Author Brian Thompson
We receive all kinds of requests, here at Authors Promoting Authors and even in my short time doing Six of A Story, I have had tons of authors asking for interviews.
My guest today, Brian Thompson has the honour of sending me the best email ever, asking for an interview. He was personable and sincere, witty and interesting. He dropped by my blog, but didn't parrot back to me a title of my post or make some inane comment. He took time to read and commented in his email and Brian offered information about his book and himself.
I really enjoy interviewing authors about their work but it can be hard if I am offered no information to start with. There are some books, I've turned down or suggested another feature for, because the author had too little information or offered no information about themselves.
If you want to be interviewed for Six of a Story, the best thing to do is actually drop by my blog (wouldn't you want to know a bit about who is interviewing you and their style?) and be interesting. Interviews are conversations, so be conversational.
Anyways, I was impressed with Brian Thompson and its not easy to impress me—I spend my working days around people who think they are super important and have egos the size of the moon.
Brian Thompson's quirky fact, “I'm double-jointed in my thumbs. I'm not sure if you were looking for a personal quirky fact or a literary quirky fact. If you needed a literary quirky fact, I find inspiration in the writing advice of Ernest Hemingway, but I drink a lot less than he did and I don't own a shotgun.” He has a wonderful author website, so please go visit him here:
When I was reading through Brian's website and book blurbs, I noticed he considered his work Christian fiction, curious because it just didn't scream “Christian Fiction”, I asked him about it.
Brian said, “I consider it Christian fiction because essentially, it's a Biblical allegory with redemptive themes of salvation, forgiveness, unconditional love, and sacrifice. All of the characters, one way or another, embody them, and there are Biblical references throughout the book. Not scripture and text, per se, but for example the Uche do not eat at the same table as the Sangue, which is similar to the Biblical relationship between Jews and Gentiles.”
When the boy returns home years later after being presumed dead, a childhood friend falls in love with him – though he is forbidden to reciprocate it. And the liberation of his people depends on his devotion and willingness to sacrifice for them. At the point where his people need him most, he suddenly disappears.
1. When Isoke takes Chimelu (the Mkombozi) into hiding right after he is born, how does he end up having a childhood friend? Was he raised in safety in another place that knew nothing of his birth?
Isoke's husband (Aitan) sends her, Chimelu, his second wife and their daughter Lusala into another land. Bimnono is from that area and has family there, so she is able to conceal their whereabouts. There, Chimelu and Lusala spend their first two years growing up together.
2. The boy is a sort of supernatural being, someone who should be heralded and held in wonder, yet, he and his mother are ostracized. One would even think that the two would face death. How does she manage to escape, let alone survive?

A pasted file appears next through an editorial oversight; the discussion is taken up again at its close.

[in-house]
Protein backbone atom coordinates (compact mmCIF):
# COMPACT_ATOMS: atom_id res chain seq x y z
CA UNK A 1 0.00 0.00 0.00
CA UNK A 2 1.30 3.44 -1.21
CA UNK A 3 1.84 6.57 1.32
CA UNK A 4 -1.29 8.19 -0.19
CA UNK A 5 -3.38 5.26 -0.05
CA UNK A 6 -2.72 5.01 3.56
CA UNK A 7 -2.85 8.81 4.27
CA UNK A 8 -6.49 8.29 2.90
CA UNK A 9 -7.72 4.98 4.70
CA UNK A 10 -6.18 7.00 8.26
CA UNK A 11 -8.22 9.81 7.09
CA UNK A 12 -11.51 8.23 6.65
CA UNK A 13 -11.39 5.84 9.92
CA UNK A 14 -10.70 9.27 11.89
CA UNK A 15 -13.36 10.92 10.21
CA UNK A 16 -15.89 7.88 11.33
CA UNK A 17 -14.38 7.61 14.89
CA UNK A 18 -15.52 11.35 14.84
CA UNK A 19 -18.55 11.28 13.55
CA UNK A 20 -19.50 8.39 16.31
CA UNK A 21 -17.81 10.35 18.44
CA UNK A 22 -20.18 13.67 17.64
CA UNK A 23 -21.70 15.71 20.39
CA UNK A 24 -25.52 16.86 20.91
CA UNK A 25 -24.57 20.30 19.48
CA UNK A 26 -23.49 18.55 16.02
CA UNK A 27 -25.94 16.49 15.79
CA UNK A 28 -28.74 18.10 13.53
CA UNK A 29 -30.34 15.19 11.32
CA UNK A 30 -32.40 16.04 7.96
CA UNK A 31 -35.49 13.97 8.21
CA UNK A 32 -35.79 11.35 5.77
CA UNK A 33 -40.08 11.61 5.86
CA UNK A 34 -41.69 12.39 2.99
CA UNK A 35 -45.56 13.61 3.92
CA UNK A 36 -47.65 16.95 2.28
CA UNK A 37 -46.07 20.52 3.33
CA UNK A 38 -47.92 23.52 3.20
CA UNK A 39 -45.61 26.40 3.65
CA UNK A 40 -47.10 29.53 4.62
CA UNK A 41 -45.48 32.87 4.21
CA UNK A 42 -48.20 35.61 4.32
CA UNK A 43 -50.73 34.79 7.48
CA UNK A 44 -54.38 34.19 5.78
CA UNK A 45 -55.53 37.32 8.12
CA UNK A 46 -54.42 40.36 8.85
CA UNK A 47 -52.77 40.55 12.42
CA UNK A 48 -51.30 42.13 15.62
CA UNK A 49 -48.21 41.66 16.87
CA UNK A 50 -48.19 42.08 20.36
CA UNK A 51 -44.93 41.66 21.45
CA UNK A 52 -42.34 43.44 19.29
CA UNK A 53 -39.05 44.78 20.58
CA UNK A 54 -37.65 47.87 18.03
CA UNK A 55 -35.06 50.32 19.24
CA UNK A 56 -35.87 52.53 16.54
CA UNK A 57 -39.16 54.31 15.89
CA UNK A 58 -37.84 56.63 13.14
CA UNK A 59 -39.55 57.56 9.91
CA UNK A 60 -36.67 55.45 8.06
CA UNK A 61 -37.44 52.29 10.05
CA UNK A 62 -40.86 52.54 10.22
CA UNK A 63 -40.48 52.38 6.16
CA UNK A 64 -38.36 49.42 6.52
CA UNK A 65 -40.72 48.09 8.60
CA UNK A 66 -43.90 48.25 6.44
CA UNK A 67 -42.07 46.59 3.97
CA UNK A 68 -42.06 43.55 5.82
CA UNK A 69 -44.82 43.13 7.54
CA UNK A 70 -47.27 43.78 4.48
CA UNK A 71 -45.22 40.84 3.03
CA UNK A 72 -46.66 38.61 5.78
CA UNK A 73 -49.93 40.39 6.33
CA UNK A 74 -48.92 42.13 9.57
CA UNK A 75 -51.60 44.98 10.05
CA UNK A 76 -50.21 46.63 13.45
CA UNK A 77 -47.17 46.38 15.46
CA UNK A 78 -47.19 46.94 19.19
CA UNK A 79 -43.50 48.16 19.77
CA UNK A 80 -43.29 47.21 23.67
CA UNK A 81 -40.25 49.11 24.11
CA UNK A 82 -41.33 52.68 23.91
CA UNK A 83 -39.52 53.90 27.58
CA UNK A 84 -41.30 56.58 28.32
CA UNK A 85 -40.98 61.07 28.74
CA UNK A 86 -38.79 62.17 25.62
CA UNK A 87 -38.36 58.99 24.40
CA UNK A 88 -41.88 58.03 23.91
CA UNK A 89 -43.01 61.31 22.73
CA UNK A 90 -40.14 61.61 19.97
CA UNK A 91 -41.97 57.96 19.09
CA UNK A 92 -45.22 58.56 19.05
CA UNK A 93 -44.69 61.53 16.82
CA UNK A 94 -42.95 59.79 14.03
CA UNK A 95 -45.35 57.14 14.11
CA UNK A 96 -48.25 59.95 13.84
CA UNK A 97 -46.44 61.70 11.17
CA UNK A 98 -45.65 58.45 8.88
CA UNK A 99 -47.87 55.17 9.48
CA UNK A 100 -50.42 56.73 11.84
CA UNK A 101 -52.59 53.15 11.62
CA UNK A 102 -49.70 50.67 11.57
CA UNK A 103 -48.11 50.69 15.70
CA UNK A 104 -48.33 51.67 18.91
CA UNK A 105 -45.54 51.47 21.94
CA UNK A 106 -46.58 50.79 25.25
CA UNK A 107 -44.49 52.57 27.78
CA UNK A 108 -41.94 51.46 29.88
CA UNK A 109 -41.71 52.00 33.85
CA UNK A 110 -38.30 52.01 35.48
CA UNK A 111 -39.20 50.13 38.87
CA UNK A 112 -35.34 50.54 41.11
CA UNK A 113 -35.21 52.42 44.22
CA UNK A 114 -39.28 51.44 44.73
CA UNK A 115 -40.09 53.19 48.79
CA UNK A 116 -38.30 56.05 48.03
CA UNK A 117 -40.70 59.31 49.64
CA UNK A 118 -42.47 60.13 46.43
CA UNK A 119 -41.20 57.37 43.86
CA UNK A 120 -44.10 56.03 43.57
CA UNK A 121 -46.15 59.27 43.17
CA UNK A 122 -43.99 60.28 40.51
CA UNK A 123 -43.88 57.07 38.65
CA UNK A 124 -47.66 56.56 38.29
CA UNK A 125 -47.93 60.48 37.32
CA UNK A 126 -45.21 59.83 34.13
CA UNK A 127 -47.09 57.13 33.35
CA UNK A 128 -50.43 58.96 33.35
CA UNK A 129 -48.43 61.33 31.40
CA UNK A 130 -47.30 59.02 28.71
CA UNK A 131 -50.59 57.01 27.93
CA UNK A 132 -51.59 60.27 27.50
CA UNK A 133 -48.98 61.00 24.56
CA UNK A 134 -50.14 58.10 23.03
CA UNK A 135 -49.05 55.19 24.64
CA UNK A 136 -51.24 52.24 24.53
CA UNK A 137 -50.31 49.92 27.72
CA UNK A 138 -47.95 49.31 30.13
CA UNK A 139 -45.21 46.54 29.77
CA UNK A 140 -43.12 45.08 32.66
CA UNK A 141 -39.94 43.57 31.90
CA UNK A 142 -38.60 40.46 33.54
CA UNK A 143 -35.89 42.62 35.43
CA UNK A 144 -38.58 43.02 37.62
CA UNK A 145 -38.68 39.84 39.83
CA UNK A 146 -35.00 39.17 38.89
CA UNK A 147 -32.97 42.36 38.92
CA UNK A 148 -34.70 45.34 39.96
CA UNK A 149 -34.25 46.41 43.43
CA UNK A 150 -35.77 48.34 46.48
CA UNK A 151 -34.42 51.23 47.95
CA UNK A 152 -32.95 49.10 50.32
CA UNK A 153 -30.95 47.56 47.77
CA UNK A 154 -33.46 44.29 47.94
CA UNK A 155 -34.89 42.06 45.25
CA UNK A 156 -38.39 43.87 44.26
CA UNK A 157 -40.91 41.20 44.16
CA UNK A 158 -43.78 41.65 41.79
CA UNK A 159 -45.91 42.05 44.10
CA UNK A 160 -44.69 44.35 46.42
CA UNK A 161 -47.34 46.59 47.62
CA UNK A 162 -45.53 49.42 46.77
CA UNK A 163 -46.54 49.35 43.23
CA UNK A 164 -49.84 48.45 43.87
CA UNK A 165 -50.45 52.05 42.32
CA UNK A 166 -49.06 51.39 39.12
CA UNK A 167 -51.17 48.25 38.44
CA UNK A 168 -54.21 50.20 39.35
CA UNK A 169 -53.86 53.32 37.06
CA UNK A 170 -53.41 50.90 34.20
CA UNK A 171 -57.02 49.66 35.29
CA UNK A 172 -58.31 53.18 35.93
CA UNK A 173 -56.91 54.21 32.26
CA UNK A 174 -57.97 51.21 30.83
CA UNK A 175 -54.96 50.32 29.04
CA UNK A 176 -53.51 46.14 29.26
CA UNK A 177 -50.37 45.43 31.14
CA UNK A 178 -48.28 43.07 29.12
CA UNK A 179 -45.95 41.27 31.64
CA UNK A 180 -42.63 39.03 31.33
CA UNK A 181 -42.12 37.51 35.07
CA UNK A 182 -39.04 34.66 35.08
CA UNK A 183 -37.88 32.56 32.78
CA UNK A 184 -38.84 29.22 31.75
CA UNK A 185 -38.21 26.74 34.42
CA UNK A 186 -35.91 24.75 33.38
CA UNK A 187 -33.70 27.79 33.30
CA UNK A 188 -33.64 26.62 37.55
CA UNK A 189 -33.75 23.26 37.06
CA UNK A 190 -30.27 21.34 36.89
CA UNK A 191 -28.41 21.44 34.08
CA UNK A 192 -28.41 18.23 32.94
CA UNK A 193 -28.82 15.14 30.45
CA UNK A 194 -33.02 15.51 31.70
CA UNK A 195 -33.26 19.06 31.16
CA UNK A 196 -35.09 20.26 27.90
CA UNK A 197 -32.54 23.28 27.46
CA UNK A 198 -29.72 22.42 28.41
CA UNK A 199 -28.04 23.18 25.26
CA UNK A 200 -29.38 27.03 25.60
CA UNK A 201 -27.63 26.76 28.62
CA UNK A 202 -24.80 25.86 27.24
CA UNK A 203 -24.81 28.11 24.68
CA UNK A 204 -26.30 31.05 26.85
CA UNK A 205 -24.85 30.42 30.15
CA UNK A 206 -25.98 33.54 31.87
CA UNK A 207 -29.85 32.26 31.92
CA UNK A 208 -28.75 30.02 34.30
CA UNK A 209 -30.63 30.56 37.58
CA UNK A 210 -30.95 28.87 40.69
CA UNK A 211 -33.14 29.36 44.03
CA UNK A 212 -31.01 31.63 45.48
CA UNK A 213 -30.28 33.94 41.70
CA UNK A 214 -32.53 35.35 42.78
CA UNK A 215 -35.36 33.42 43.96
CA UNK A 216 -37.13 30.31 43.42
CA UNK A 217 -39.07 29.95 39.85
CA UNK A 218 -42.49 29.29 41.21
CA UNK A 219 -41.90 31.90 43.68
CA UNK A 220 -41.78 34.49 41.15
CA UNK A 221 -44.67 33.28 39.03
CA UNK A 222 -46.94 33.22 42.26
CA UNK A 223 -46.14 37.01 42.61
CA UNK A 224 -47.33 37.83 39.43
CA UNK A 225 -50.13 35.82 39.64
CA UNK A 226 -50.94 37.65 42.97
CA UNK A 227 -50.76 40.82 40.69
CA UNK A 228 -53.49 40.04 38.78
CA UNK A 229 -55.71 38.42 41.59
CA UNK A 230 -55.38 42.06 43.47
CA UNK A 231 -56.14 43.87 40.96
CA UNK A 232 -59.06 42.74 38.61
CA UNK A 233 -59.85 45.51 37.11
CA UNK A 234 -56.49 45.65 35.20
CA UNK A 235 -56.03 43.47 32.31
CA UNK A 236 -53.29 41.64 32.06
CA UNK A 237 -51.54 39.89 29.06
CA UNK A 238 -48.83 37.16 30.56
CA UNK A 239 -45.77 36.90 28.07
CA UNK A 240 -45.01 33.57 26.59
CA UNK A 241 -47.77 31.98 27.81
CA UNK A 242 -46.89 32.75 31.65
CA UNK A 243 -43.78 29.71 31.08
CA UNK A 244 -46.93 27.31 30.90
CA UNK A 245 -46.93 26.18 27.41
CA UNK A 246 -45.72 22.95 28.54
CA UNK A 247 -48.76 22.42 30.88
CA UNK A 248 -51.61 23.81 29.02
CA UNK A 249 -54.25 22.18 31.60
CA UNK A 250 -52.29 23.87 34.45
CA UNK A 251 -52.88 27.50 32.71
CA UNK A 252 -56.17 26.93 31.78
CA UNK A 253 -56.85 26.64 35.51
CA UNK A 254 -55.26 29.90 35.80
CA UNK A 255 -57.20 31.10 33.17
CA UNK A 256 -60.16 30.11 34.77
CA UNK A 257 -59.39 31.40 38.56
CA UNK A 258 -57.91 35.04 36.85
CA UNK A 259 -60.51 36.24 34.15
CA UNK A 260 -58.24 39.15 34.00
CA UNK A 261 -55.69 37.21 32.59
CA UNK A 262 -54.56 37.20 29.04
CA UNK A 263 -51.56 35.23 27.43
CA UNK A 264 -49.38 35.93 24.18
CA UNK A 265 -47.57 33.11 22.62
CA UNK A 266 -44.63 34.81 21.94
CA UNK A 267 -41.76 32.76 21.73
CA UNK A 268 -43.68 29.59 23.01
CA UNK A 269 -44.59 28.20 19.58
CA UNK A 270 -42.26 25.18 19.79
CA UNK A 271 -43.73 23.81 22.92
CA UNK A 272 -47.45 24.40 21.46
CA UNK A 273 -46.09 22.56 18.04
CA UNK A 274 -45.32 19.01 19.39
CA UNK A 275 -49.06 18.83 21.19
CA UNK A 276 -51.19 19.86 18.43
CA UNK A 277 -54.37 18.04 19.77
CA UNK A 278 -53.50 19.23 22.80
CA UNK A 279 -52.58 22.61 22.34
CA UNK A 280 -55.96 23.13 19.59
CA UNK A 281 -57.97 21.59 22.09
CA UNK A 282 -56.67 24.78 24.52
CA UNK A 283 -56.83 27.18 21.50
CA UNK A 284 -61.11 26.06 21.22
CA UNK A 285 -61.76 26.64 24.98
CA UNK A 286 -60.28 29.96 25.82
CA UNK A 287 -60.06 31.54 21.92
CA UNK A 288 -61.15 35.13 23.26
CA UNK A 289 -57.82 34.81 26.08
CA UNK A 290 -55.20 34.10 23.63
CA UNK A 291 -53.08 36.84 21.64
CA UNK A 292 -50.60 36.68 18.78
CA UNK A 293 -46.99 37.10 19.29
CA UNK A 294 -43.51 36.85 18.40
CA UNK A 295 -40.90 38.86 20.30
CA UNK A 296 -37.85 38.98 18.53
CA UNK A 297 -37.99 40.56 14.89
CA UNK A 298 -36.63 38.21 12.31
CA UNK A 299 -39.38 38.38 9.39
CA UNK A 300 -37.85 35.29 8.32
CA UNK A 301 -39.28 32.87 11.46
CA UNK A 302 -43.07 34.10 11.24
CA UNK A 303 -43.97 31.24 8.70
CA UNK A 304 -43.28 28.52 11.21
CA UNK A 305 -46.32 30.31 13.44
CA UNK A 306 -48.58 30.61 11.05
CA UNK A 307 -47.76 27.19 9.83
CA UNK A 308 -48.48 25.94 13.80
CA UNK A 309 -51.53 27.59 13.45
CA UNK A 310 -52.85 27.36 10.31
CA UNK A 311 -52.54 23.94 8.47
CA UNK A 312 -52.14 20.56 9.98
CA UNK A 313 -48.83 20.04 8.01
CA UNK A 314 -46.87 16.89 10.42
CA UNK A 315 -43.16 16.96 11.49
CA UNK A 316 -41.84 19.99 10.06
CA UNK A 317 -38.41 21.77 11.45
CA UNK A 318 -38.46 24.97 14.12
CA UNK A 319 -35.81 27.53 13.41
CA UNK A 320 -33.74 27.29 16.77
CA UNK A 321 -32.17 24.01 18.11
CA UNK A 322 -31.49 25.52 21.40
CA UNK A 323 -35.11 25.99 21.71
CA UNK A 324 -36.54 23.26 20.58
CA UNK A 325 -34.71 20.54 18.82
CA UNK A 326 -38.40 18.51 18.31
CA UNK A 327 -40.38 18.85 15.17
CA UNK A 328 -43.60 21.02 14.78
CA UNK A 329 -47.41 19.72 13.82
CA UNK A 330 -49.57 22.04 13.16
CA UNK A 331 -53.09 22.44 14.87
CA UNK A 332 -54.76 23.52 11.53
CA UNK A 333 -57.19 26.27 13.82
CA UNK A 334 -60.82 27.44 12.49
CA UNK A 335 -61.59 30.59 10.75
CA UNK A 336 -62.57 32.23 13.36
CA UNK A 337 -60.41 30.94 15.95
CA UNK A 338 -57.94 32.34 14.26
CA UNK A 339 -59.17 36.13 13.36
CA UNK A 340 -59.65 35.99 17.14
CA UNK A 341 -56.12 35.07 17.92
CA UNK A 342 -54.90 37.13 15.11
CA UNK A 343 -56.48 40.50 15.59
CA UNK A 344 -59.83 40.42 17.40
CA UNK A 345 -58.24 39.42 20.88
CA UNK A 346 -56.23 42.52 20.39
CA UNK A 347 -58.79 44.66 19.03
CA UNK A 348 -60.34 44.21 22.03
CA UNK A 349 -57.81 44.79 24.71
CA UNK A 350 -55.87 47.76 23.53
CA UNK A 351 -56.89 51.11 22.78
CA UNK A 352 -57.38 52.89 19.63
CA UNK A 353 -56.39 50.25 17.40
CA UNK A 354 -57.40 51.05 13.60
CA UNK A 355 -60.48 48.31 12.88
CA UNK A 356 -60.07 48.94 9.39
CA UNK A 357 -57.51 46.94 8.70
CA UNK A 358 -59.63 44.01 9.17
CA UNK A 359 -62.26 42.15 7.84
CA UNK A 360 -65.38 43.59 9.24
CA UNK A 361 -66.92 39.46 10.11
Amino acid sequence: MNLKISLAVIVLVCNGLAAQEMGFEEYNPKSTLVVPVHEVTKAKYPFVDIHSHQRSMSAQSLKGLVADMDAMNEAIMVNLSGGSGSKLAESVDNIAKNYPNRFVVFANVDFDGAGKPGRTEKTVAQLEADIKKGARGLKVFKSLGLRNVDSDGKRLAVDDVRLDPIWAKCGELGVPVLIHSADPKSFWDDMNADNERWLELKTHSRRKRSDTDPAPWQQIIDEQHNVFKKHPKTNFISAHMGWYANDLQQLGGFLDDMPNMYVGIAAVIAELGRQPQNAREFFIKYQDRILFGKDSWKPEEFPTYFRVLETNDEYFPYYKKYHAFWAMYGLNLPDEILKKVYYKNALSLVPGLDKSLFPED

At first, she escapes death due to the neglect of her captors. She is safe for two years until someone, or something, attacks her. She barely gets away and flees back to her homeland, where the original ruler who wanted to kill them has died. By then, Chimelu is no longer sought after.
3. The brink of war that the country is upon - is it a civil war, or perhaps an uprising in the planning by the Uche peoples? One where the Mkombozi would turn the tide?
It's a combination of the two. The two sides have been at odds for more than 800 years. A few events in the second half of the novel "break the camel's back," so to speak, and starts the events leading up to the war.
4. It seems that the love stories are between Chimelu and Lusala, and Isoke and Aitan. Who are involved in the third of these unconventional love stories?
Well, they are love stories, but only one is romantic -- Chimelu and Lusala. The other two are between Isoke and Chimelu -- a mother's love for a son she barely knows -- and Chimelu's love for the Uche -- a man for his nation. They're all powerful in their own way, and drive the characters to do some pretty interesting things.
5. Is the Revelation Gate an actual physical structure? Or is it metaphorical? If it is physical, is it guarded? Considering that the laws forebade Isoke from giving birth to Chimelu because of the Holy rain, it would stand to reason that Sangue set those laws to keep the Uche as slaves.
Good question! I wish I could answer it without giving it all away! Let's see. . .the Uche prophecies allude to Mkombozi, or the "Deliverer" entering the Revelation Gate, so they believe it's a physical structure. It has a metaphorical meaning too. It is guarded . . in a way. And yes, the Oti set the laws to keep the Deliverer from being born. It was a type of population control since the other methods caused too many problems.
6. What other effects does the Holy rain have on the Uche? Does it only happen at key moments - like the solstice?
Well, Isoke's father got cured of his drunkenness. Her mother received the gift of foreknowledge. It could heal, restore -- whatever the person who needed it believed that it could do, it did. It's effects were only limited by a lack of belief. As it was a once-in-a-lifetime event, it only happened a few times over the course of history.
My thanks to Brian Thompson for sharing his work with us on Six of A Story.
Would you like to be interviewed for Six of A Story? Please send all requests to firstname.lastname@example.org with "Six of a Story" in the subject line. Include your website, book blurb and a quirky fact.
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